Saying “yes” when that requires a sacrifice – going to an inconvenient location, staying a bit later on campus when my family is waiting for me at home – is certainly harder. But I remind myself that the life of a disciple is not supposed to be easy. Saying “yes” in these moments is one way to demonstrate the reality that God’s kingdom is more important than my own interests.
But the requests can be endless. There are over 300,000 students in Boston. A short email from a blog reader, with just a few questions, can take an hour to answer. Comments and messages from friends on Facebook about crucial social issues require a thoughtful response. What great opportunities! I thank God for these relationships and conversations. And yet – at what point does the “yes” become hesitant, then arrive with an unhappy complaint, and finally, lapse into an exhausted or angry “no”?
So far, we’ve considered seven huge benefits to developing a life plan: clarity about your values, a developed personal integrity, stronger friendships, motivation to act, intentional growth, the avoidance of fads, and experiencing progress instead of stagnation! You can read Part I and Part II of the Benefits to a Life Plan to see more.
In this post, we’re going to consider how a Life Plan protects you from burnout, gives you courage to take wise risks, and finally, maximizes the impact of your life.
1. A Life Plan Protects You From Burnout
When you have a well-developed life plan, you know what your priorities are. You know where to invest maximum energy and time. You’ve thought about your boundaries and your weak spots, so you know where to say a gracious “no.” You can be excited and consistent about giving your best to your best opportunities, but firm about not frivolously over-extending yourself in other areas.
Does this mean you never change plans? Not at all. In fact, by building a healthy margin into your Life Plan (financially, emotionally, and with your schedule), you are more likely to be able to respond to emergencies or special needs. You might even dial back some commitments so you can make it a priority to help one person a week “just because.”
The point is: When your overall life is in sync, you have the reserve capacity to do more from time to time. But when you’re burnt-out and running on fumes, you don’t even have the strength to focus on your main priorities.
2. It Gives You the Courage to Take Wise Risks
When you have a strong Life Plan, you know when to take risks.
For instance, a few years ago, I made a significant career transition from the parachurch world to working in a church environment. While a number of factors affected this decision, the crucial one was recognizing the alignment between my strongest values and the new opportunity with Church of the Cross. By beginning that job search process with a few weeks of reflection, prayer, and conversation with mentors and friends, I had an invaluable guide for knowing which jobs to pursue – and which jobs to avoid.
Every path through life involves risk. Invest in high growth stocks and you might suffer huge losses. Invest exclusively in Treasury bills, an apparently ‘safe’ choice, and you risk not saving enough to retire! Which risks will you take?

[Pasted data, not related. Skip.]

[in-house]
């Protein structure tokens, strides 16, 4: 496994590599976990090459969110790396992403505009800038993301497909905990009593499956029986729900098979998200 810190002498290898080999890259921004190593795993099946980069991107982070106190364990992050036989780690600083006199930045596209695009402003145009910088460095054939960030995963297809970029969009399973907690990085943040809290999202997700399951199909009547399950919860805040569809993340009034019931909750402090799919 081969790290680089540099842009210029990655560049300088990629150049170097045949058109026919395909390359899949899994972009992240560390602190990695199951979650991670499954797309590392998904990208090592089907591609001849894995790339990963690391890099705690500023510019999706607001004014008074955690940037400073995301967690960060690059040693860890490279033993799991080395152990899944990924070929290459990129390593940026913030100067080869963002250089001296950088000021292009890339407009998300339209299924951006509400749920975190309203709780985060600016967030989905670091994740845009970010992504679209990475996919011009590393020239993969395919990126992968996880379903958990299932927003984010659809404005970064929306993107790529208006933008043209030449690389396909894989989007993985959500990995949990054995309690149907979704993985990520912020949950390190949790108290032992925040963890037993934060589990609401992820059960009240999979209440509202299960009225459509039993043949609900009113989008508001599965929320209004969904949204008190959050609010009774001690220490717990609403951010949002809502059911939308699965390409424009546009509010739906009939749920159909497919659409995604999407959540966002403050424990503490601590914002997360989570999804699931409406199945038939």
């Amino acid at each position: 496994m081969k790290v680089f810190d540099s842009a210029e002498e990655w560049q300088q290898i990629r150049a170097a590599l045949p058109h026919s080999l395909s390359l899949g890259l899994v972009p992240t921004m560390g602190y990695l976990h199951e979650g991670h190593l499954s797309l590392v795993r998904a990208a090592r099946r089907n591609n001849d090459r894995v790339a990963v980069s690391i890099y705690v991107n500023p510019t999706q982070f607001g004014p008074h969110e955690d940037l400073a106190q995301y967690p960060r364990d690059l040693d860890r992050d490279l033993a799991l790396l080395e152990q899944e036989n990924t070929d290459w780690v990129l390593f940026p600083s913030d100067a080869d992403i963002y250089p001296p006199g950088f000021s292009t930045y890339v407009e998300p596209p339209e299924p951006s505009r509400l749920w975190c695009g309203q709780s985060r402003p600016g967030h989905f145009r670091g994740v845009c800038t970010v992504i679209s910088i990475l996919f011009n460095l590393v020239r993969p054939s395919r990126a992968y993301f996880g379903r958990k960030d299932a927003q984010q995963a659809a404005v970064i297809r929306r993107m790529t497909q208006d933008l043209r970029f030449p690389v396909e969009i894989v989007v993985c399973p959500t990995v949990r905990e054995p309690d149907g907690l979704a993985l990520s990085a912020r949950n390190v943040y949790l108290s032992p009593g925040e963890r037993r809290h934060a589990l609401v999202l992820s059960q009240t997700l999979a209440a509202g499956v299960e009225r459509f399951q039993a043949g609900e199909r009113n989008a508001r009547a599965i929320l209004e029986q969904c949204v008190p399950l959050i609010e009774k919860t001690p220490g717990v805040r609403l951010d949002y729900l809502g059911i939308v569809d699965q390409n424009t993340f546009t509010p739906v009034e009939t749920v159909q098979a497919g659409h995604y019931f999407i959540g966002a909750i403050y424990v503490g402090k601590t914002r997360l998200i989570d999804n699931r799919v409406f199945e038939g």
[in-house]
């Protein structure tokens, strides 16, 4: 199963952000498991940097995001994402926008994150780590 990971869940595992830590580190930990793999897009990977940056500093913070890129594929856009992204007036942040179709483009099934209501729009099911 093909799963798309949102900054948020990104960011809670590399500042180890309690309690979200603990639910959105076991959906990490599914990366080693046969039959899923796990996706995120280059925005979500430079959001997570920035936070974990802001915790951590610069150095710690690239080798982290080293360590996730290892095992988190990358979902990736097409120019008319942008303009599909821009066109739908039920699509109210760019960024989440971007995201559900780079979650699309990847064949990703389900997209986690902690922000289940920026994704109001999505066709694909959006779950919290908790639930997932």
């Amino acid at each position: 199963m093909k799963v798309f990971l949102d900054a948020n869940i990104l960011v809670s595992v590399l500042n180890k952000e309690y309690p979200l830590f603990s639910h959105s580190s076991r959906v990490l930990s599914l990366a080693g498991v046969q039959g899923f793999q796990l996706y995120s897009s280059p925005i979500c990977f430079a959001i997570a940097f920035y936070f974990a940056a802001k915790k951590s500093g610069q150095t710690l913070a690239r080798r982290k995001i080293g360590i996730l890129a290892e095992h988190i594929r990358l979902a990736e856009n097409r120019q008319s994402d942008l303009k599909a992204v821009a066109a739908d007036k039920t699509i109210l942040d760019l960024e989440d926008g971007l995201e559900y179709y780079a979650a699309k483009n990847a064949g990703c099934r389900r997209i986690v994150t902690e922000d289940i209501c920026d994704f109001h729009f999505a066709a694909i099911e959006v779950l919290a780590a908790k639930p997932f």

A Life Plan doesn’t – and cannot – eliminate risk. But you will know which risks are worthy of hazarding, giving you the courage to live boldly.
3. It will Maximize the Impact of Your Life
In guiding college students, sometimes I watch students confusingly drift from major to major, one kind of job to another, and generally wavering from semester to semester. By valuing every choice, they end up valuing no particular choice very strongly.
Now, some of the drifting pans out, and by a stroke of good fortune, the student stumbles into a field they really love, develops expertise, and moves forward in a beautiful and inspiring way. But at other times, the student limps into graduation with lots of confusion, huge student debt, and no clear plan or opportunities. This is always heartbreaking.
By contrast, the students who deliberately experiment with different options, carefully weigh each major and career path with their own interests and abilities, and then, select a clear path forward, emerge from their college years with a developed expertise, valuable networks, a focused job search, and an excitement about their future. (Of course, not everyone gets a job immediately – some things remain outside of our control).
What’s true of the college experience is, in this regard, more generally applicable. A Life Plan maximizes the college experience. It can do the same for your first job or your fifteenth. To strengthen your first marriage, or, perhaps, for your third. But whatever your circumstances are today, one of the best things you can do is make a decision about where you are headed and why. Otherwise, you are just hoping for a lucky break.
In Conclusion: Hit the Moon!
To sum it up: as one saying goes, “aim for the stars and you might hit the moon.” I get the idea, but that’s ridiculous. Aim for the moon and you might hit the moon. That’s a pretty major achievement.
A Life Plan will make it clear what your personal “hit the moon” goal ought to be. This will keep you from burning out on other goals (like reaching the stars and the bottom of the sea too), empower you to take risks (like getting in a space shuttle!), and maximize the impact of your life.
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